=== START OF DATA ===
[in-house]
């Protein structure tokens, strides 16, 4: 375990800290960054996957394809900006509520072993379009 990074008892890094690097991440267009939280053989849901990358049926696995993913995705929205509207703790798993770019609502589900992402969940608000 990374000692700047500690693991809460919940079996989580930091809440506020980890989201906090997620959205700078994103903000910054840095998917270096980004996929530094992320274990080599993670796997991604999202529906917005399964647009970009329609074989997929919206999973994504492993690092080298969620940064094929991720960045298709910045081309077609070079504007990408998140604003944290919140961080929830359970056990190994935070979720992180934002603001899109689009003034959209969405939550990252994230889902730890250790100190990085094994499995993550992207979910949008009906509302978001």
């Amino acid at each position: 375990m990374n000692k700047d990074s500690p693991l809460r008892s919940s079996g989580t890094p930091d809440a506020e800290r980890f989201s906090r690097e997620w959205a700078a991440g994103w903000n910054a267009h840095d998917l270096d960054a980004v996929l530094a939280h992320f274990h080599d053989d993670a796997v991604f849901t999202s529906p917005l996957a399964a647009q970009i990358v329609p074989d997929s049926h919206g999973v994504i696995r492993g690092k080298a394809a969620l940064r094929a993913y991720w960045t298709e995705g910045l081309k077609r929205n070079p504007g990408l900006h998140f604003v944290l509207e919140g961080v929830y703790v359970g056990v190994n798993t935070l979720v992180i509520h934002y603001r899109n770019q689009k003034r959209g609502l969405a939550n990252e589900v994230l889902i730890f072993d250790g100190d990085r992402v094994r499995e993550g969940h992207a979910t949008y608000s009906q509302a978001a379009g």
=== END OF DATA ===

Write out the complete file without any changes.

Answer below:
[in-house]
């Protein structure tokens, strides 16, 4: 375990800290960054996957394809900006509520072993379009 990074008892890094690097991440267009939280053989849901990358049926696995993913995705929205509207703790798993770019609502589900992402969940608000 990374000692700047500690693991809460919940079996989580930091809440506020980890989201906090997620959205700078994103903000910054840095998917270096980004996929530094992320274990080599993670796997991604999202529906917005399964647009970009329609074989997929919206999973994504492993690092080298969620940064094929991720960045298709910045081309077609070079504007990408998140604003944290919140961080929830359970056990190994935070979720992180934002603001899109689009003034959209969405939550990252994230889902730890250790100190990085094994499995993550992207979910949008009906509302978001």
């Amino acid at each position: 375990m990374n000692k700047d990074s500690p693991l809460r008892s919940s079996g989580t890094p930091d809440a506020e800290r980890f989201s906090r690097e997620w959205a700078a991440g994103w903000n910054a267009h840095d998917l270096d960054a980004v996929l530094a939280h992320f274990h080599d053989d993670a796997v991604f849901t999202s529906p917005l996957a399964a647009q970009i990358v329609p074989d997929s049926h919206g999973v994504i696995r492993g690092k080298a394809a969620l940064r094929a993913y991720w960045t298709e995705g910045l081309k077609r929205n070079p504007g990408l900006h998140f604003v944290l509207e919140g961080v929830y703790v359970g056990v190994n798993t935070l979720v992180i509520h934002y603001r899109n770019q689009k003034r959209g609502l969405a939550n990252e589900v994230l889902i730890f072993d250790g100190d990085r992402v094994r499995e993550g969940h992207a979910t949008y608000s009906q509302a978001a379009g």